Last week’s New York Times article on digital resales, Imagining a Swap Meet for E-Books and Music, is a reminder that U.S. District Court Judge Richard Sullivan’s decision on the pending cross-motions for summary judgment in Capitol v. Redigi can be expected quite soon. The motions were argued on October 5, 2012 (transcript), and six months is a fairly long time for a judge to decide motions of this sort. (For my earlier blog post on this case see Redigi Case Poses A Novel Copyright Question on the Resale of Digital Audio Files – Is “Digital First Sale” Legal?)
Ever since copyright protection began to be applied to software in the early 1980s the industry has complained that the law lags behind the technology. The Redigi case is another example of this lag. The hearing transcript illustrates the difficulty of applying copyright law to new digital technologies, as the lawyers and the judge stuggle to find an analogy that will help them apply the copyright “first sale” doctrine to the Redigi “forward and delete” system.
The Redigi System. To briefly recap, Redigi can be used to copy (reproduce, migrate, transport, all verbs used by the parties) an iTunes file from a consumer’s computer to a Redigi server (aka the “cloud”), during which process it deletes the file from the owner’s computer. The file, although located on Redigi’s servers, remains accessible only by the original owner until it is purchased by a customer of Redigi, at which point it can be accessed only by the purchaser, who may stream it from the Redigi server or download it to the purchaser’s computer. Either way, the original owner (or more precisely Apple licensee) loses all rights to the file.
The “First Sale” Doctrine. The legality or illegality of this system rests on the court’s interpretation of the copyright statute’s “first sale” doctrine, which states as follows:
Notwithstanding the provisions of section 106 (3), the owner of a particular copy or phonorecord lawfully made under this title, or any person authorized by such owner, is entitled, without the authority of the copyright owner, to sell or otherwise dispose of the possession of that copy or phonorecord. 17 U.S.C. 109(a).
“Phonrecords,” in turn, are defined as:
material objects in which sounds . . . are fixed by any method now known or later developed, and from which the sounds can be perceived, reproduced, or otherwise communicated, either directly or with the aid of a machine or device.
It is the “first sale” that allows the purchaser of a copyrighted work—such as a book, record, tape, CD or DVD—to resell that physical copy without violating the rights of the copyright owner. Hence, the existence of (for example) used bookstores, whether brick-and-mortar or online. However, Capitol argues that the first sale doctrine is limited to copyrighted works embodied in physical objects (paper, records, tapes, CDs, DVDs). It does not, Capitol claims, apply to digital files. In the case of Redigi the sale of a digital copy, Capitol argues, involves not the transfer of a “particular copy,” but rather the “reproduction” of the electronic file on the Redigi cloud. And reproduction, Capitol rightly argues, is an exclusive right of the copyright holder which is not protected by the first sale doctrine. By reproducing a copyrighted file on a Redigi server Redigi violates that right.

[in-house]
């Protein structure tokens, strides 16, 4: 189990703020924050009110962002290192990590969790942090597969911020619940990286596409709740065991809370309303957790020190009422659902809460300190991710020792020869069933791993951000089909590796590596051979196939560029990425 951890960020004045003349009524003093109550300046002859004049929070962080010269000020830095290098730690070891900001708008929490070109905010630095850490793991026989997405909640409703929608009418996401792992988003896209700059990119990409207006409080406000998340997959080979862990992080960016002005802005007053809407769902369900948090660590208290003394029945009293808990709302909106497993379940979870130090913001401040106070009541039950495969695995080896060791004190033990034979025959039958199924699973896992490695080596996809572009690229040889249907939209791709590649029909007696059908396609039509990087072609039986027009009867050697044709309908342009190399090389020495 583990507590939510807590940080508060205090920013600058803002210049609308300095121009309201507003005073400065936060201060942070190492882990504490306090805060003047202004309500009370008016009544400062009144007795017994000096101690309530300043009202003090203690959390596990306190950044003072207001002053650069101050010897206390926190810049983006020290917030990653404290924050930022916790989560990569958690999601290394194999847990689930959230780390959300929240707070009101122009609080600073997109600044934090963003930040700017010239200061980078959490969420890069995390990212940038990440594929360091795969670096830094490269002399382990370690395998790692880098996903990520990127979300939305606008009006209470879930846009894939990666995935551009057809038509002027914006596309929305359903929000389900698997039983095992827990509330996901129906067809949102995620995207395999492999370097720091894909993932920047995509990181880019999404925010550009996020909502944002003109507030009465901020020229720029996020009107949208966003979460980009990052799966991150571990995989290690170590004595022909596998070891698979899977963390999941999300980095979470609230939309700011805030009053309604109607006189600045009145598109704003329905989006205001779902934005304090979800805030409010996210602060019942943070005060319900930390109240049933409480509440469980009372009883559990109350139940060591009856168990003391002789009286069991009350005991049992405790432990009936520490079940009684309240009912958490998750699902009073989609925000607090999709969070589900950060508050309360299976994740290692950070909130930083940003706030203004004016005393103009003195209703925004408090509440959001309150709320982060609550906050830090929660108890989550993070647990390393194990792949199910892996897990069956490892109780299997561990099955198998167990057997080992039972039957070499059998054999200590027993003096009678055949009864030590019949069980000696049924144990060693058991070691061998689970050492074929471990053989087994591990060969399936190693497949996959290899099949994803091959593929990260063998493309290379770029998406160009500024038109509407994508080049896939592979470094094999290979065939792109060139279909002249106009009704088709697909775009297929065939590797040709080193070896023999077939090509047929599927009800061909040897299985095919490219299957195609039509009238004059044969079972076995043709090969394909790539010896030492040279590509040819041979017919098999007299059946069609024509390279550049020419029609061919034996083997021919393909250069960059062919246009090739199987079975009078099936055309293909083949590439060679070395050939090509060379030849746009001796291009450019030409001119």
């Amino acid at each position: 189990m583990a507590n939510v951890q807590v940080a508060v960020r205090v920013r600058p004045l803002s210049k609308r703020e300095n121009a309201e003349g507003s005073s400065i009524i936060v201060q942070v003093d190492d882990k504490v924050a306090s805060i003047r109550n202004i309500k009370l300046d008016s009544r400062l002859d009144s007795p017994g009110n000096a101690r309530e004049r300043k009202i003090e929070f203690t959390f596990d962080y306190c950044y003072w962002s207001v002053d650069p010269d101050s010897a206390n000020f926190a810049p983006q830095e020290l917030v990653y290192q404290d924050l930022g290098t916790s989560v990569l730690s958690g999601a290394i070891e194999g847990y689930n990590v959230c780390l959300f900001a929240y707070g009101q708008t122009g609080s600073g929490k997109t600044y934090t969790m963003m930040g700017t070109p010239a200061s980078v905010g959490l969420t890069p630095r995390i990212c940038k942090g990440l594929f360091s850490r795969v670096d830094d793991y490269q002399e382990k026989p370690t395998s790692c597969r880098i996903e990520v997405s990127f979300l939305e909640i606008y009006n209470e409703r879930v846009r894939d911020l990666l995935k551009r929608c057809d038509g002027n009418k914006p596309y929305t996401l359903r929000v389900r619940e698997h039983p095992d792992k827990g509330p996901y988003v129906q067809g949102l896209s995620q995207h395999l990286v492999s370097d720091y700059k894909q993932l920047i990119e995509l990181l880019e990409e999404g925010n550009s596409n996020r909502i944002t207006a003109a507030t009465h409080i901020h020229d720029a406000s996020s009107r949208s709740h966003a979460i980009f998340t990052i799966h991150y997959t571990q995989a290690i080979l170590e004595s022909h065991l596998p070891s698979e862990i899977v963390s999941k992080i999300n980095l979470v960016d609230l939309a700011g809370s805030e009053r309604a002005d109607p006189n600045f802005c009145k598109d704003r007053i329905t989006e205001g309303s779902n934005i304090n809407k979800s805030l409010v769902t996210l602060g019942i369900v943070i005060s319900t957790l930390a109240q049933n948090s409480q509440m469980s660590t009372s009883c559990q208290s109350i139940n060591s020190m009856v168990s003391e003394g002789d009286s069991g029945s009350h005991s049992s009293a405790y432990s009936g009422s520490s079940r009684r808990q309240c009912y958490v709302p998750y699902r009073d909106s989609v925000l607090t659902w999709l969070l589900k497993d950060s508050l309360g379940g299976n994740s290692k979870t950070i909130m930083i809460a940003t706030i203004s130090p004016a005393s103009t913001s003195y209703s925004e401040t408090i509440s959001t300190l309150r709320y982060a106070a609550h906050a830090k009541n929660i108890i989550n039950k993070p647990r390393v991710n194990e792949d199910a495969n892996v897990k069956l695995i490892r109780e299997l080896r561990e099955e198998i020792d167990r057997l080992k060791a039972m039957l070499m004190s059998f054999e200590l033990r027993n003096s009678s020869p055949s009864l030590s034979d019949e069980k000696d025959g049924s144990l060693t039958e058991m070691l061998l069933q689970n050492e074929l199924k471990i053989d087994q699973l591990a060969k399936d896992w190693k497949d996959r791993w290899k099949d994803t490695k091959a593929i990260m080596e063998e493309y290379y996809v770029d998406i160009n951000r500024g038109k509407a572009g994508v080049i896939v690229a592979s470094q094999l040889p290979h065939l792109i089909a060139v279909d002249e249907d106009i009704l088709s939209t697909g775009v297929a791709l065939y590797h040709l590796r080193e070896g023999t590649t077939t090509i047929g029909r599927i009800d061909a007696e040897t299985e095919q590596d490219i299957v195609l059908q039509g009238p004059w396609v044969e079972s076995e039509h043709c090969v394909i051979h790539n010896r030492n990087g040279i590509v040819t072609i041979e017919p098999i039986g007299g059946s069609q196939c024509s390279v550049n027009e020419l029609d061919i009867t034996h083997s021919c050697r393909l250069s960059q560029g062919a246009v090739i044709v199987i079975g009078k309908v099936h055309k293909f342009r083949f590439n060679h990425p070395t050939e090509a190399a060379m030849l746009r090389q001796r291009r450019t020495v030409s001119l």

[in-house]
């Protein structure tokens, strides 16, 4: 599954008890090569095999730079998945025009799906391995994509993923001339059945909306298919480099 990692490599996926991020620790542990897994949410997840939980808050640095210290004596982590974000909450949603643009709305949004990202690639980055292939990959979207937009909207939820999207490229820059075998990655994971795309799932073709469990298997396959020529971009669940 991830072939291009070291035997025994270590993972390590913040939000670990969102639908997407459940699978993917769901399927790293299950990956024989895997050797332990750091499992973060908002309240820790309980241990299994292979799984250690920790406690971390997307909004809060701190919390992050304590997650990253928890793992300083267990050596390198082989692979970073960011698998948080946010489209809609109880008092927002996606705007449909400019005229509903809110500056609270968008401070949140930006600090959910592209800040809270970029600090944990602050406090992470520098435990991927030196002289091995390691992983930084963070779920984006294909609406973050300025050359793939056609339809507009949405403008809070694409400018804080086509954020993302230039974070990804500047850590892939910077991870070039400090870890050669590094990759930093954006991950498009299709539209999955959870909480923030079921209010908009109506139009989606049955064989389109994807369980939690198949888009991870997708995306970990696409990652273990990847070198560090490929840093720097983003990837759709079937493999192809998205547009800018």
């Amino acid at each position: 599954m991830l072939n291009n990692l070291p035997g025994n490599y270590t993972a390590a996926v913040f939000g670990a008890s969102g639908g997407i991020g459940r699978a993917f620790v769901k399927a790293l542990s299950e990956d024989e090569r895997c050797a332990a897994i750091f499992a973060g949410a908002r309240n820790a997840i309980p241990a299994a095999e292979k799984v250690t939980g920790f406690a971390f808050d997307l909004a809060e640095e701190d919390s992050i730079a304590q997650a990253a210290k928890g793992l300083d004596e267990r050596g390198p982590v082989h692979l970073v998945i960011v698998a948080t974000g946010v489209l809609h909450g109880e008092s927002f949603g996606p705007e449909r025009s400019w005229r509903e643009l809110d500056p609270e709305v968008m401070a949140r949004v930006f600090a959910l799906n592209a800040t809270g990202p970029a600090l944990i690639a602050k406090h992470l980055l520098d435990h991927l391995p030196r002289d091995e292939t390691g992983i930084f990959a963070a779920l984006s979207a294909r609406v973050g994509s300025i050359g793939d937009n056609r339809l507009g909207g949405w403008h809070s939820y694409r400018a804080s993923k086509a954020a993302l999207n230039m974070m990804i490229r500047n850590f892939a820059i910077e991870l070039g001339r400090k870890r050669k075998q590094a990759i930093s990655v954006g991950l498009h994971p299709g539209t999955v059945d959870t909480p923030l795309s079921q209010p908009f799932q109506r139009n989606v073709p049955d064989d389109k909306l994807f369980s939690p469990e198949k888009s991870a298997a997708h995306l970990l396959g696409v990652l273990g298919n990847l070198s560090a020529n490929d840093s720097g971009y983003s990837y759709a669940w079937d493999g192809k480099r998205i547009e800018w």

Redigi responds that the transmission of a digital work that is simultaneously deleted from the sender’s computer is the digital equivalent of giving, lending, or selling a book, consistent with long-standing copyright law under the first sale doctrine. The key factor, it argues, is that the original owner has no further rights (and no access) to the file once it has been sold.
The Summary Judgment Hearing (and the Star Trek Transporter). Judge Sullivan will have to decide which side is correct, and the summary judgment transcript shows how the judge and the parties have struggeled to fit Redigi’s system under the Copyright Act’s first sale doctrine:
Judge Sullivan: I guess [Redigi is] saying it’s not a copy, right? They’re saying that [the actual file] it’s transported from one place to another, . . . I’m not a Trekkie, but I kept thinking it’s the difference from Captain Kirk going from the Enterprise to the planet through that transporter thing, where he’s not duplicated, to the cloning where there’s a good and a bad Captain Kirk where they’re both running around. I think one is a copy and the other is — the other was transported and it’s only one Captain Kirk. (Transcript pp. 9-10).